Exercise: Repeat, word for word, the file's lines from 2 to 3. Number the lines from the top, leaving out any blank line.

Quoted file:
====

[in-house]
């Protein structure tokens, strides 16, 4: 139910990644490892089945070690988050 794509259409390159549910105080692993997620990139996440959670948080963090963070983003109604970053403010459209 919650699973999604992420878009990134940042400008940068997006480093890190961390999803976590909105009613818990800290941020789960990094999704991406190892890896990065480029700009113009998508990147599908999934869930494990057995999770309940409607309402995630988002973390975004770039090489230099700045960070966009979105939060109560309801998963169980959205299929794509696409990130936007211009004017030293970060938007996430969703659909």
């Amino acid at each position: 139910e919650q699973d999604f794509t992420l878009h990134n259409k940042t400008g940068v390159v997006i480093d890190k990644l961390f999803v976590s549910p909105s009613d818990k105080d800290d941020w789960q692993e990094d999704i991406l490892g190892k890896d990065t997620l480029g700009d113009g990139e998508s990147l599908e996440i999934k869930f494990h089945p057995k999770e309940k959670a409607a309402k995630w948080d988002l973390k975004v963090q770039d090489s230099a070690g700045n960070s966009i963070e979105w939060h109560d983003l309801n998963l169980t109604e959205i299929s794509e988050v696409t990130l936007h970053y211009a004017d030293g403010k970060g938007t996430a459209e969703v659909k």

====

């Protein structure tokens, strides 16, 4: 139910990644490892089945070690988050 794509259409390159549910105080692993997620990139996440959670948080963090963070983003109604970053403010459209 919650699973999604992420878009990134940042400008940068997006480093890190961390999803976590909105009613818990800290941020789960990094999704991406190892890896990065480029700009113009998508990147599908999934869930494990057995999770309940409607309402995630988002973390975004770039090489230099700045960070966009979105939060109560309801998963169980959205299929794509696409990130936007211009004017030293970060938007996430969703659909």
């Amino acid at each position: 139910e919650q699973d999604f794509t992420l878009h990134n259409k940042t400008g940068v390159v997006i480093d890190k990644l961390f999803v976590s549910p909105s009613d818990k105080d800290d941020w789960q692993e990094d999704i991406l490892g190892k890896d990065t997620l480029g700009d113009g990139e998508s990147l599908e996440i999934k869930f494990h089945p057995k999770e309940k959670a409607a309402k995630w948080d988002l973390k975004v963090q770039d090489s230099a070690g700045n960070s966009i963070e979105w939060h109560d983003l309801n998963l169980t109604e959205i299929s794509e988050v696409t990130l936007h970053y211009a004017d030293g403010k970060g938007t996430a459209e969703v659909k």